From New Humanist:
If you’re anything like me, you’re not particularly interested in the royal wedding. Perhaps you have republican leanings, or you can’t bear the mawkishness of it all, or you disapprove of the terrible waste of money. Nevertheless, it cannot be denied that this cloud has a silver lining – it has presented the nation with a golden opportunity to have some fun. Let’s face it, an opportunity to have a prank in the glare of the world’s media doesn’t come along very often. And the nation’s satirists and lampooners have been rising to the occasion with gusto. But no spoof piqued global interest quite as much as the Jewish Chronicle’s deadpan story which ran on the festival of Purim (where Jews get drunk to commemorate the execution of a malevolent Persian minister, four hundred years before Christ). Kate and Wills, the Chronicle reported, are planning to acknowledge “the multi-cultural nature of modern British society” in their nuptials. While the ceremony will be “completely Anglican in nature,” the happy couple will smear “mehendi” paste on each other in accordance with Muslim tradition, then, following Hindu custom, offer each other a “morsel of food”. Finally, the Chronicle quipped, the prince will “smash a glass with his foot” in a nod to the Jewish tradition.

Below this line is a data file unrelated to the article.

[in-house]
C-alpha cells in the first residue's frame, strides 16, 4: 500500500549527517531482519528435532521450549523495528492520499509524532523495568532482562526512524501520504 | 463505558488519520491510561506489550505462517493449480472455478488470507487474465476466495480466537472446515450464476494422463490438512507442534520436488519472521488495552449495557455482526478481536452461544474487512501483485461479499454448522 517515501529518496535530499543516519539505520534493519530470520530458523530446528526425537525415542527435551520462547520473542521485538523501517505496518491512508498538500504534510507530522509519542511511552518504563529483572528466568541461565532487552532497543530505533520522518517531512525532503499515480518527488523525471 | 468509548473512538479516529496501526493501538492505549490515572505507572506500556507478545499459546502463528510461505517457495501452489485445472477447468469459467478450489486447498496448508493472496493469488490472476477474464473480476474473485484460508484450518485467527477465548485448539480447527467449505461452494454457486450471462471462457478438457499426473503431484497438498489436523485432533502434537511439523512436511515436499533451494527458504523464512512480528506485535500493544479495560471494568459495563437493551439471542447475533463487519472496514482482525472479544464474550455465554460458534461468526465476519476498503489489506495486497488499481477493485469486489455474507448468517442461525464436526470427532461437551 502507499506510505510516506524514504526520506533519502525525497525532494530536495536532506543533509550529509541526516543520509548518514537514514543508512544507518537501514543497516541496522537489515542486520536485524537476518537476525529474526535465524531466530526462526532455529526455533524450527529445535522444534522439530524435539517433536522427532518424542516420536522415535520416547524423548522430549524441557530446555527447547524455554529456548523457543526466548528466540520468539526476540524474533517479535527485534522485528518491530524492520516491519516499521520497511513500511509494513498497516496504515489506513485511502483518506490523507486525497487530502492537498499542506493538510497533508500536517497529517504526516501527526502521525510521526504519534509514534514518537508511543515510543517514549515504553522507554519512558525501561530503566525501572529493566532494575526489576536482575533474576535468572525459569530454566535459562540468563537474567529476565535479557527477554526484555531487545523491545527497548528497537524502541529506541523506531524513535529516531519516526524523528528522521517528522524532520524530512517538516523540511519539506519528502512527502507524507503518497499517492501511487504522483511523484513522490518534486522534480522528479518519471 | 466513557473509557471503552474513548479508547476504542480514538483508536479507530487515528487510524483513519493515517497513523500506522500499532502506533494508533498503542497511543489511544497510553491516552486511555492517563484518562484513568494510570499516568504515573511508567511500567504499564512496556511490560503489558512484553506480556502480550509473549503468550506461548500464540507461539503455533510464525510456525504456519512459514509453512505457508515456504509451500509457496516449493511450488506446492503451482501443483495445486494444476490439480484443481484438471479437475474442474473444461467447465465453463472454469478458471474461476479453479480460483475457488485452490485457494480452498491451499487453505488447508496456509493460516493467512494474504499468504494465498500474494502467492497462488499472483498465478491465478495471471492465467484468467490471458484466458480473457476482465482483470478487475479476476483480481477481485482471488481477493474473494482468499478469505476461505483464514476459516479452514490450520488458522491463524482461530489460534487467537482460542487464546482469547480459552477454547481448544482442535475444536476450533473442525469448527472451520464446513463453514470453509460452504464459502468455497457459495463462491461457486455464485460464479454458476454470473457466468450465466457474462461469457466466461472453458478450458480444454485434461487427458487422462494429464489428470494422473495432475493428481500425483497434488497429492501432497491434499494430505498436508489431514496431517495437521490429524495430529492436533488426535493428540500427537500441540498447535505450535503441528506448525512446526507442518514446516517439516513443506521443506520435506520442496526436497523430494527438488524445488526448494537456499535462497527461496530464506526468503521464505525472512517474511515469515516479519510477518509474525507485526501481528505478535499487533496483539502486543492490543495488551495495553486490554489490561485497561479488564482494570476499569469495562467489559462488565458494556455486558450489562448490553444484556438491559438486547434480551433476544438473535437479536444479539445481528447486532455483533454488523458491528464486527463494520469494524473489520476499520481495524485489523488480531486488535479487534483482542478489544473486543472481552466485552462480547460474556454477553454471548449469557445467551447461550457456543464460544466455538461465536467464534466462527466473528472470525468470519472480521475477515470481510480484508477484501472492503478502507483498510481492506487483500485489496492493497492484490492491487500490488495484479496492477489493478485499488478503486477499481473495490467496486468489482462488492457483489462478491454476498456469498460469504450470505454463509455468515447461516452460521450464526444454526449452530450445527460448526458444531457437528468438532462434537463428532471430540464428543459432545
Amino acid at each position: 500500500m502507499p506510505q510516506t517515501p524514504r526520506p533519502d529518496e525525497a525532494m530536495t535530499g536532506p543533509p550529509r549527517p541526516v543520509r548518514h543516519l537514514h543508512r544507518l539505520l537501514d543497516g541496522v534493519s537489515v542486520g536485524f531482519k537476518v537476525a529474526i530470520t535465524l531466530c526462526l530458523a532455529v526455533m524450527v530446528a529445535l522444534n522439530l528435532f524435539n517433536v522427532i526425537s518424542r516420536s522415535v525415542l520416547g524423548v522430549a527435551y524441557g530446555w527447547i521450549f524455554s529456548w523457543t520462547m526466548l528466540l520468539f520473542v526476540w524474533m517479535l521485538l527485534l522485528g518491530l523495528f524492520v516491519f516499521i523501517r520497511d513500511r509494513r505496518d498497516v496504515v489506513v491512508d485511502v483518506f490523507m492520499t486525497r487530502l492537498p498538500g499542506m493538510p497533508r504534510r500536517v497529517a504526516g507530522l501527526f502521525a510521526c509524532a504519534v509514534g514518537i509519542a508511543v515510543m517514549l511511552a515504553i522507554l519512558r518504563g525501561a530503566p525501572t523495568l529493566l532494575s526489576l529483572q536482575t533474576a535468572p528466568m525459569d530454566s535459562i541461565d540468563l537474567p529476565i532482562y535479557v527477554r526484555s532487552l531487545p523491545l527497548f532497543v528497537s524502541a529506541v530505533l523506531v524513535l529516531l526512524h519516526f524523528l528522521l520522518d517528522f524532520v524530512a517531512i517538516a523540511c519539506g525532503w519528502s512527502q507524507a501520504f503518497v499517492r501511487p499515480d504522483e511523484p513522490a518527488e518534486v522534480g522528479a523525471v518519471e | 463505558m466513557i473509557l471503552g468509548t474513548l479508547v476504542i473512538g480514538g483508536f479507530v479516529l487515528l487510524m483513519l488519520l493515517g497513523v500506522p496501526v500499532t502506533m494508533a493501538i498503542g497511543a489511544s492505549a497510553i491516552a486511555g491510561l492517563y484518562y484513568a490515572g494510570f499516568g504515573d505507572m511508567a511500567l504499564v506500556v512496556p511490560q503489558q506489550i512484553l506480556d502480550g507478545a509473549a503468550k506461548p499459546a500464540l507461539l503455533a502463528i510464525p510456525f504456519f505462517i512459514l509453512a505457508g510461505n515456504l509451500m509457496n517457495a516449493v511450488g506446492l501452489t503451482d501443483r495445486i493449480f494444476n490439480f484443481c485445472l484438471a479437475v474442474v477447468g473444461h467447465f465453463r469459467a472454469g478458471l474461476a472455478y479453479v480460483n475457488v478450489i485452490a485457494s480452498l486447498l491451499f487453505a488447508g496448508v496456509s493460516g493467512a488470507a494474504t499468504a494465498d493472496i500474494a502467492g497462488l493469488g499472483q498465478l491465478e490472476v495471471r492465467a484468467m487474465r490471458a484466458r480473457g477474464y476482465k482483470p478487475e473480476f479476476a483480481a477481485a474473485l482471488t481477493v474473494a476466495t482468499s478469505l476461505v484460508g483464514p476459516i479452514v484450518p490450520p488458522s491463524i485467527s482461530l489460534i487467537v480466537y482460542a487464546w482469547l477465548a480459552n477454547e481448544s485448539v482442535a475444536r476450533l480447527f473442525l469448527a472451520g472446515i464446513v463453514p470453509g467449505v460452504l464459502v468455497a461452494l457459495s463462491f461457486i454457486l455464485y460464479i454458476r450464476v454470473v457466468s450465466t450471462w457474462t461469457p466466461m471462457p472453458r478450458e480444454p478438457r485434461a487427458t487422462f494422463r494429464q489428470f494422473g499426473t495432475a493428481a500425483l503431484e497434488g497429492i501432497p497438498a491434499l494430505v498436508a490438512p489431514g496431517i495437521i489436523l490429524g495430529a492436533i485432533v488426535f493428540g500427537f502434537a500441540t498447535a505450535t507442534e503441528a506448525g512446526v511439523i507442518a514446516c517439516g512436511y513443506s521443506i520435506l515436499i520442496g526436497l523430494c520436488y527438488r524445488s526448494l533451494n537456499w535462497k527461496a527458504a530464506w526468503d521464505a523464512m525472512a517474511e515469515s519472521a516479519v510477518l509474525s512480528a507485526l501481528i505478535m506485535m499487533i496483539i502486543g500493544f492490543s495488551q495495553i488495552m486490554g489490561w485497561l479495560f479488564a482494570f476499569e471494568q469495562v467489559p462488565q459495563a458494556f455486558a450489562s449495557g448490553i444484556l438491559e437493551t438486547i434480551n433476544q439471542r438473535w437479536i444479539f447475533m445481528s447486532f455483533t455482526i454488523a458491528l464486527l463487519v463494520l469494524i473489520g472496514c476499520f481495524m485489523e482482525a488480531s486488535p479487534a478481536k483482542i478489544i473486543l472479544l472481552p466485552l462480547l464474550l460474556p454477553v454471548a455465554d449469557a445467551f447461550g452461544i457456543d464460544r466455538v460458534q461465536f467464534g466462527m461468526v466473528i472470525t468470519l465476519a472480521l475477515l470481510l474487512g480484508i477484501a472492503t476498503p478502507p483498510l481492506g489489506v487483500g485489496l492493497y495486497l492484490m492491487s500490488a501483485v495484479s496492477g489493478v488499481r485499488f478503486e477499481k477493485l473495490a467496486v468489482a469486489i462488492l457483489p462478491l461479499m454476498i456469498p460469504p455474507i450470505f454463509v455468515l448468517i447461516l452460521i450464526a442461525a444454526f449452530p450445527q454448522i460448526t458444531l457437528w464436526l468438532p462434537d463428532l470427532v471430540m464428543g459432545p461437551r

The response to this nugget of foolishness was extraordinary. News outlets all around the world took it seriously, including Israel’s leading broadsheet, Ha’aretz (who, red-faced, have since removed the report from their website). Meanwhile, the Twitterverse took the ball and ran with it. Wiccans demanded a human sacrifice in Trafalgar Square; Jedis suggested that Charles lop off Wills’ hand with a light sabre; and Pastafarians – devotees of Dawkins’s Flying Spaghetti Monster – began lobbying for a “traditional” pasta-based feast.